Mass — Academic recovery has been slow post-pandemic and new data shows kids are falling through the cracks, with hundreds of thousands of students missing from school rolls.
The Associated Press and Stanford University’s Big Local News Project studied the numbers. Nationally, student enrollment went down by 700,000 between 2019-2022. Subtract private school enrollment at 102,000; the 184,000 students now homeschooling and the 183,000 kids lost due to population decline, you have roughly 230,000 kids unaccounted for by districts in the U.S.
Here in Massachusetts, enrollment dropped by about 35,000 students, with more than 1,200 kids unaccounted for.
Stanford University Professor Thomas Dee authored the study.
“In California and in Massachusetts. We’ve we’re seeing chronic absenteeism rates that are fully two times what they were during the pre-pandemic period...and this is going to vex our efforts to have academic recovery,” says Dee.
Takai Coston tells Boston 25 he struggled during remote learning in the pandemic. His mom had a new baby at home, money was tight and he felt socially isolated. So when it was time to transition back to high school, in-person, Takai says he topped going.
“At first I’d go on off, like, I’ll come some days, I won’t come one day. But then eventually, like, I just stopped coming completely,” says Coston. He told Boston 25′s Crystal Haynes, in all that time no one checked to make sure he was okay.
Boston Public Schools tells Boston 25 News, 48% of students over 16 years old are experiencing chronic absenteeism this year. But, overall truancy dropped 7% since last year, down from 42% to 35%.
BPS Director of Opportunity Youth, Brian Marques, says the district believes things are moving in the right direction. He says staff knocked on doors during the pandemic and they have beefed up re-engagement center efforts to re-connect families.
“Supervisors of attendance in our department, they will support more complex cases with students that have really extreme absenteeism,” says Marques. “But they’re also working on site in schools with school attendance teams to help train their staff.””
When Boston 25 sat down with local students like Takai Coston and Miko Clarke to ask why they’re not going, the answers were complicated. Clarke was an honors student at one of Boston’s exam schools. He says he battled depression and navigated coming out as transgender during lockdown. Now he says his mom is struggling financially and his sister is balancing health issues.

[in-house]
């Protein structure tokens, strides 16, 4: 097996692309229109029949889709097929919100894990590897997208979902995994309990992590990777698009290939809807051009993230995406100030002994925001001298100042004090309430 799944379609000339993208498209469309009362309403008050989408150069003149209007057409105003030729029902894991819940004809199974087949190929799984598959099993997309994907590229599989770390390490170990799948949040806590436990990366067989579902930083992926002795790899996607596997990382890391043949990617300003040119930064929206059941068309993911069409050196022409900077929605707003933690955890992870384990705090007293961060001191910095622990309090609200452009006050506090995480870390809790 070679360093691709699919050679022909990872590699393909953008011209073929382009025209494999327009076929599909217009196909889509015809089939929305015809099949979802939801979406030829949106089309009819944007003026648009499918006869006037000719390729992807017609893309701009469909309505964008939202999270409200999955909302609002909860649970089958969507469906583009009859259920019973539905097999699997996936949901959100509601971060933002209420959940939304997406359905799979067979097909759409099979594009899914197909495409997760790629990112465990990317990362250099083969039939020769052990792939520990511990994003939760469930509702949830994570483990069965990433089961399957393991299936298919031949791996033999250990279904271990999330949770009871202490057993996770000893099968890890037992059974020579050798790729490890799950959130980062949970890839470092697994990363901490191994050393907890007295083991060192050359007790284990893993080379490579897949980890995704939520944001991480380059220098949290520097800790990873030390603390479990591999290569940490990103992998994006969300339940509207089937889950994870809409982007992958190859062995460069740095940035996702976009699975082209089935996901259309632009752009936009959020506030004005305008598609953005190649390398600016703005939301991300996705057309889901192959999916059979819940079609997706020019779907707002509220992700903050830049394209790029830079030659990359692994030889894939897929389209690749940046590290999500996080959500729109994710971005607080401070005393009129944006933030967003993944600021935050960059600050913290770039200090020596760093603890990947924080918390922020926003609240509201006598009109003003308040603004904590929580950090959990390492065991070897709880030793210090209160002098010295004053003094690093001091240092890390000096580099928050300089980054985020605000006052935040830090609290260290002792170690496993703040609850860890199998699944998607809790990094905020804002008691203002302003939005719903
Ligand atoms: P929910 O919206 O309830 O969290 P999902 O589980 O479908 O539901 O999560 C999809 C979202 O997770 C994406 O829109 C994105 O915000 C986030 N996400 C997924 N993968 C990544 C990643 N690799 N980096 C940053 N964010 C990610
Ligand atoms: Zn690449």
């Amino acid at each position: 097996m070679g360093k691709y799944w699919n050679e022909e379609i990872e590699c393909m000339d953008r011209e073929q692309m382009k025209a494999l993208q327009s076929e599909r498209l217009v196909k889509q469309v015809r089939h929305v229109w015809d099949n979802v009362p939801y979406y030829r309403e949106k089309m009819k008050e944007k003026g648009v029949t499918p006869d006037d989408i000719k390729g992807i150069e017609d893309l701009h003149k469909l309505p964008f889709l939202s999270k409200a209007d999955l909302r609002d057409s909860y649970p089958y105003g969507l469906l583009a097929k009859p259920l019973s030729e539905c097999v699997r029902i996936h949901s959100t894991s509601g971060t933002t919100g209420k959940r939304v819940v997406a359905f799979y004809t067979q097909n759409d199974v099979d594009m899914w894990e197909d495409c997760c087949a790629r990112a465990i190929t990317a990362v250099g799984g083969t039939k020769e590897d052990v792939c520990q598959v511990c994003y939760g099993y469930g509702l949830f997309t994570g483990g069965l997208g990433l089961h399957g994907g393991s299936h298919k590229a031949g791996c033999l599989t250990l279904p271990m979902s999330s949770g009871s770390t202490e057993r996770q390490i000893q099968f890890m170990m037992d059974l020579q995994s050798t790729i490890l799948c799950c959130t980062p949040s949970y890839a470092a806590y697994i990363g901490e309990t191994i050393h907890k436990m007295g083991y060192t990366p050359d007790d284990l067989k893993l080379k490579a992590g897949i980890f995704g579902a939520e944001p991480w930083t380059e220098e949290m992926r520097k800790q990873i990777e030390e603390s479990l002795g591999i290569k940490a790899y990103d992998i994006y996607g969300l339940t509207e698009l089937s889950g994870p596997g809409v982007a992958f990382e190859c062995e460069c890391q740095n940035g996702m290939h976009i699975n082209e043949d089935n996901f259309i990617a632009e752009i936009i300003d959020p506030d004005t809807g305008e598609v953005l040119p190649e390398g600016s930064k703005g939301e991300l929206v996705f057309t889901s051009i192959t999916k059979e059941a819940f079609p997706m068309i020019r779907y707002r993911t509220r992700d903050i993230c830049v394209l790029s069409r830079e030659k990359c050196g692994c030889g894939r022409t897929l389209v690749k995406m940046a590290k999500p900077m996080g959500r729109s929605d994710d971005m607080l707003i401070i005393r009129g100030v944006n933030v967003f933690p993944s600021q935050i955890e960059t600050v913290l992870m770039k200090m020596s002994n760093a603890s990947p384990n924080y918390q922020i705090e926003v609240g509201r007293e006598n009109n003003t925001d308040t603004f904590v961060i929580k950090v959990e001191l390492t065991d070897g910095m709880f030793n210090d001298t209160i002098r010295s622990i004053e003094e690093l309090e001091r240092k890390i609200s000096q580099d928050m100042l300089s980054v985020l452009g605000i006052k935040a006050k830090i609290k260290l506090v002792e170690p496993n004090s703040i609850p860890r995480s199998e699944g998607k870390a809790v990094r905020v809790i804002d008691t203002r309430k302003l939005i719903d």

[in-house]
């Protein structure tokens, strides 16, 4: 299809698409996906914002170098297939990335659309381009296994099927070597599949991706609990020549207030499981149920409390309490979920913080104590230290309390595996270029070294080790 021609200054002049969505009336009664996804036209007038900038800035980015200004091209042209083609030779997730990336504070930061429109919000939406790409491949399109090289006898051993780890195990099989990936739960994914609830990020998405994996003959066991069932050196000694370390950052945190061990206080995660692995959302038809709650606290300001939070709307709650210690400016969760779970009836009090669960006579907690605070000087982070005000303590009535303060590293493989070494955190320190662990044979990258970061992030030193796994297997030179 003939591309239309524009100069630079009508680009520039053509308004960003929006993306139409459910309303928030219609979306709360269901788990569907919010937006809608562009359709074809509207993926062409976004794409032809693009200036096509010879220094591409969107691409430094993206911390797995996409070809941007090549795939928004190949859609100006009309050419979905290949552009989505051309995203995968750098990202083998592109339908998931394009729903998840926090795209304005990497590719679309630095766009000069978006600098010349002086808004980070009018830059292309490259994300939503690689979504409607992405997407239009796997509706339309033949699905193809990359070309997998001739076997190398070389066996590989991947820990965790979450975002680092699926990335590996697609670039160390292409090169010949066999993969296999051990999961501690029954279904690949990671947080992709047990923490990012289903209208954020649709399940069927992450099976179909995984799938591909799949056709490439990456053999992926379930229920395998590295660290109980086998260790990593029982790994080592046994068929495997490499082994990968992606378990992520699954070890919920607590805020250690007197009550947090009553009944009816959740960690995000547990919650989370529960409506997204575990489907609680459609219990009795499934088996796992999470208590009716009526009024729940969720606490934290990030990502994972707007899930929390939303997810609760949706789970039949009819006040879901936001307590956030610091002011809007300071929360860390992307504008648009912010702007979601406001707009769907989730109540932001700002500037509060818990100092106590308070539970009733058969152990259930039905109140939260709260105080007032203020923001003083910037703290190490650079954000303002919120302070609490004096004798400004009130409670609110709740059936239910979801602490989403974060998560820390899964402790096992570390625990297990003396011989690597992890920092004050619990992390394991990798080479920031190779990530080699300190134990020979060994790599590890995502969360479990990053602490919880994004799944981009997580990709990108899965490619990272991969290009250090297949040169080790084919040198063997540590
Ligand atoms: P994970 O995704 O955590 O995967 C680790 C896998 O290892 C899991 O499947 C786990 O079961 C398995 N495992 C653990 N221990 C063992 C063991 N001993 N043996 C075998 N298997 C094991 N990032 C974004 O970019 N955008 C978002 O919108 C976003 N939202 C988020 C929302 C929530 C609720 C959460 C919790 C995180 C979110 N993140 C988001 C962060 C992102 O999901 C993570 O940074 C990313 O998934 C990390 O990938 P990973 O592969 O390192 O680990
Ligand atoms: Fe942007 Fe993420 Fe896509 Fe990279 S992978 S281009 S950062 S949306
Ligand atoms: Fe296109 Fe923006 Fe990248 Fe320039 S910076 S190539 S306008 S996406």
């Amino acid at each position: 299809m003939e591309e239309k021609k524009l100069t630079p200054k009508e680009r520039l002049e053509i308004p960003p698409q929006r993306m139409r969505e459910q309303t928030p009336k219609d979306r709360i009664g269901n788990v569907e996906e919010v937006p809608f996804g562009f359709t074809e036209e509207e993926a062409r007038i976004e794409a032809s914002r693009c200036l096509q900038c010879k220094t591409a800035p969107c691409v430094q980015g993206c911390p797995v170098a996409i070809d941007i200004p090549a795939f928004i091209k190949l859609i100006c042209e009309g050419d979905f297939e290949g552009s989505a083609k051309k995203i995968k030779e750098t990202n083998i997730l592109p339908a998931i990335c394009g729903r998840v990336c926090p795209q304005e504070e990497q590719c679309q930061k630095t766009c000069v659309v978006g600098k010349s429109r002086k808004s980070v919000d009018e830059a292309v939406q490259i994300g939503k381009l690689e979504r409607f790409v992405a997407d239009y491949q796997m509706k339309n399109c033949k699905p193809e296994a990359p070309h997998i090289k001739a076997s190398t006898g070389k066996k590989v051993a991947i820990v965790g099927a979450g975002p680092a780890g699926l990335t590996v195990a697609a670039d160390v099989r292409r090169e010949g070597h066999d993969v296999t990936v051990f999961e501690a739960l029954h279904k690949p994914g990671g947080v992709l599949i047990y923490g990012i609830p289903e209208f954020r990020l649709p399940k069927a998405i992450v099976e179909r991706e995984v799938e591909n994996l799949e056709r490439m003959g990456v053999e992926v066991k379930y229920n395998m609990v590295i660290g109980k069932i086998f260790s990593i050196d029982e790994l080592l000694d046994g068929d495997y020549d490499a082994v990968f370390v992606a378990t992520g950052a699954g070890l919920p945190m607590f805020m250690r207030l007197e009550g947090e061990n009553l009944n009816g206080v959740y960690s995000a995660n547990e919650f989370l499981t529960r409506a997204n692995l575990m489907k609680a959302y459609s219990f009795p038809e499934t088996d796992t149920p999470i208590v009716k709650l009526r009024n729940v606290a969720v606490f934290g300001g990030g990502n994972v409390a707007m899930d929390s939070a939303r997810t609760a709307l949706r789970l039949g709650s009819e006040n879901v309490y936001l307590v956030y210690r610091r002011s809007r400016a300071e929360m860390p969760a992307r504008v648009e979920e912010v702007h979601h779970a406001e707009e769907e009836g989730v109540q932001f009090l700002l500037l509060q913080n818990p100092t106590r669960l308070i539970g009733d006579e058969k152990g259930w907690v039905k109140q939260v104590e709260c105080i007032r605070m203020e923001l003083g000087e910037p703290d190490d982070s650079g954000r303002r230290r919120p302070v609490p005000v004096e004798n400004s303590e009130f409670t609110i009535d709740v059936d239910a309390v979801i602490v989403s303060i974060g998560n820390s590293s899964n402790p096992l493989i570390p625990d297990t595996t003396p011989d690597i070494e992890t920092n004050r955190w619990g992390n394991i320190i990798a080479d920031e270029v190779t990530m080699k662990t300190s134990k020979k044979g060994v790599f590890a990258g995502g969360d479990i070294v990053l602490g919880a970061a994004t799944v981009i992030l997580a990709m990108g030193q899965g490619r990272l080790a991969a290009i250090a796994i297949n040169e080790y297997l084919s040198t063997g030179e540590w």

“She just found out that she’s, like, gone legally blind and she still has to work,” Clarke says of his sister. “She has two kids right now. So it’s a little hard.”
Miko tells me his grades are dropping and he skips school frequently. He also says he’s not getting the support he needs even when he comes to school and teachers assuming the worst of him.
“It hurts because sometimes I come into school and I’m ready to do what I need to do,” says Clarke.
Haynes asked Marques, how do we catch kids who are struggling since the pandemic. Marques says developing deeper relationships and deeper connections to the school community is a priority. “It’s an ongoing effort. We need to remain diligent to ensure that we are always following up with every student if they we’ve lost contact with them,” he said.
But Professor Dee says districts also have to put their money where their mouth is. He points to a national survey of school business professionals that shows districts spent twice as much pandemic relief money on technology and broadband investments as it did on student supports.
“We could provide the best tutoring options and instructional supports, but if kids aren’t there to receive them, it’s not going to have the impact we would like to see.”
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